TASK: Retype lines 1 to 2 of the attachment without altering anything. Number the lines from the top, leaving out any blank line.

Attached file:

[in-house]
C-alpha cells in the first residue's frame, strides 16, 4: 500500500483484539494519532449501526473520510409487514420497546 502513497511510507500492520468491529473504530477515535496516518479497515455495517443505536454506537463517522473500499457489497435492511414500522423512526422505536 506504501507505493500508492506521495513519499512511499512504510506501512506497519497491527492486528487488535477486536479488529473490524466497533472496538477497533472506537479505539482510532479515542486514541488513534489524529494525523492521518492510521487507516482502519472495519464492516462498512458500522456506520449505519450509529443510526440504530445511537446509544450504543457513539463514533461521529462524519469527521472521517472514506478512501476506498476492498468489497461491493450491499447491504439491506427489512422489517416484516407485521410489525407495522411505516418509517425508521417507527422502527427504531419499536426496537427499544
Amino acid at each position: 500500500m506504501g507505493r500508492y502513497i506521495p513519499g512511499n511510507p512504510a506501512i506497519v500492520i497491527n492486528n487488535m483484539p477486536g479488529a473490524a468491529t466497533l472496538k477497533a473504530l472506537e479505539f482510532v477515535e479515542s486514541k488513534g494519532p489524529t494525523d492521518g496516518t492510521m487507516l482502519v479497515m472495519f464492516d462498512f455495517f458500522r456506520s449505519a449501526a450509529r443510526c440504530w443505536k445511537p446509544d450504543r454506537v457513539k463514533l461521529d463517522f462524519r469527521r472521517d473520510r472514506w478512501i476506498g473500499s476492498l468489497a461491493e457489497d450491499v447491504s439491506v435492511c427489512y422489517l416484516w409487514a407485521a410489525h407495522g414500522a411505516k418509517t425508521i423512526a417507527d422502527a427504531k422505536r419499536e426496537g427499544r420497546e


[in-house]
C-alpha cells in the first residue's frame, strides 16, 4: 500500500483484539494519532449501526473520510409487514420497546 502513497511510507500492520468491529473504530477515535496516518479497515455495517443505536454506537463517522473500499457489497435492511414500522423512526422505536 506504501507505493500508492506521495513519499512511499512504510506501512506497519497491527492486528487488535477486536479488529473490524466497533472496538477497533472506537479505539482510532479515542486514541488513534489524529494525523492521518492510521487507516482502519472495519464492516462498512458500522456506520449505519450509529443510526440504530445511537446509544450504543457513539463514533461521529462524519469527521472521517472514506478512501476506498476492498468489497461491493450491499447491504439491506427489512422489517416484516407485521410489525407495522411505516418509517425508521417507527422502527427504531419499536426496537427499544